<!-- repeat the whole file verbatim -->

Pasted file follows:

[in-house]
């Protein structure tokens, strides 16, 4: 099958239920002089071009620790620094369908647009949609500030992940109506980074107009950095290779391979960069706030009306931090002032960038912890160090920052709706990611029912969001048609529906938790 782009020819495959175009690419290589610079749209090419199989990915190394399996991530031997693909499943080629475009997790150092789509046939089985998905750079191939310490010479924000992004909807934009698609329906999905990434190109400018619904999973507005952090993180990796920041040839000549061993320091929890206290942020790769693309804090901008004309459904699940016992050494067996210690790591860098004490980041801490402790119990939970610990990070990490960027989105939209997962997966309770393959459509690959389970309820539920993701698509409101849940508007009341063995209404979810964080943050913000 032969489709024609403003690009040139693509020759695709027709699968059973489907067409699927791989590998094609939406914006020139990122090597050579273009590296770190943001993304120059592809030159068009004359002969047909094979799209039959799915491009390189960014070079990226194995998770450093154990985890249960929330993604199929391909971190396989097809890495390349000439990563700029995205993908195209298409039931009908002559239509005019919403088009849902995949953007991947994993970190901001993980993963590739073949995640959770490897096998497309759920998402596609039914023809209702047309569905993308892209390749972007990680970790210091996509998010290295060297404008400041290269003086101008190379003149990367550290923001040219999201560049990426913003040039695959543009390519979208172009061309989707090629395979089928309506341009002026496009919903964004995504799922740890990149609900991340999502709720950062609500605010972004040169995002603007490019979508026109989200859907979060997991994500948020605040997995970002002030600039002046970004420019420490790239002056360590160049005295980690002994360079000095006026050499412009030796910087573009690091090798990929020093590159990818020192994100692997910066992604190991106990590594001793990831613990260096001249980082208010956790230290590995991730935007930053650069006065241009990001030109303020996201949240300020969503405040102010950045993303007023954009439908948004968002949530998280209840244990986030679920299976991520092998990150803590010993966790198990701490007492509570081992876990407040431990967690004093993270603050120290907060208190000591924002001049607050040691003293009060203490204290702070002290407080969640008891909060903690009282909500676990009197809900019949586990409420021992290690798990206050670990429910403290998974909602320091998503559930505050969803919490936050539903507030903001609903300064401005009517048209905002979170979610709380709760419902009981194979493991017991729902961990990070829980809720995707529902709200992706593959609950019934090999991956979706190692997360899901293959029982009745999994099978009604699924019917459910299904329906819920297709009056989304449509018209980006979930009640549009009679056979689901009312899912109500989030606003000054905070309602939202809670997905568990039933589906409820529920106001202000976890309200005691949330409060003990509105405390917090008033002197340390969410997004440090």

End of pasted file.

[in-house]
């Protein structure tokens, strides 16, 4: 099958239920002089071009620790620094369908647009949609500030992940109506980074107009950095290779391979960069706030009306931090002032960038912890160090920052709706990611029912969001048609529906938790 782009020819495959175009690419290589610079749209090419199989990915190394399996991530031997693909499943080629475009997790150092789509046939089985998905750079191939310490010479924000992004909807934009698609329906999905990434190109400018619904999973507005952090993180990796920041040839000549061993320091929890206290942020790769693309804090901008004309459904699940016992050494067996210690790591860098004490980041801490402790119990939970610990990070990490960027989105939209997962997966309770393959459509690959389970309820539920993701698509409101849940508007009341063995209404979810964080943050913000 032969489709024609403003690009040139693509020759695709027709699968059973489907067409699927791989590998094609939406914006020139990122090597050579273009590296770190943001993304120059592809030159068009004359002969047909094979799209039959799915491009390189960014070079990226194995998770450093154990985890249960929330993604199929391909971190396989097809890495390349000439990563700029995205993908195209298409039931009908002559239509005019919403088009849902995949953007991947994993970190901001993980993963590739073949995640959770490897096998497309759920998402596609039914023809209702047309569905993308892209390749972007990680970790210091996509998010290295060297404008400041290269003086101008190379003149990367550290923001040219999201560049990426913003040039695959543009390519979208172009061309989707090629395979089928309506341009002026496009919903964004995504799922740890990149609900991340999502709720950062609500605010972004040169995002603007490019979508026109989200859907979060997991994500948020605040997995970002002030600039002046970004420019420490790239002056360590160049005295980690002994360079000095006026050499412009030796910087573009690091090798990929020093590159990818020192994100692997910066992604190991106990590594001793990831613990260096001249980082208010956790230290590995991730935007930053650069006065241009990001030109303020996201949240300020969503405040102010950045993303007023954009439908948004968002949530998280209840244990986030679920299976991520092998990150803590010993966790198990701490007492509570081992876990407040431990967690004093993270603050120290907060208190000591924002001049607050040691003293009060203490204290702070002290407080969640008891909060903690009282909500676990009197809900019949586990409420021992290690798990206050670990429910403290998974909602320091998503559930505050969803919490936050539903507030903001609903300064401005009517048209905002979170979610709380709760419902009981194979493991017991729902961990990070829980809720995707529902709200992706593959609950019934090999991956979706190692997360899901293959029982009745999994099978009604699924019917459910299904329906819920297709009056989304449509018209980006979930009640549009009679056979689901009312899912109500989030606003000054905070309602939202809670997905568990039933589906409820529920106001202000976890309200005691949330409060003990509105405390917090008033002197340390969410997004440090």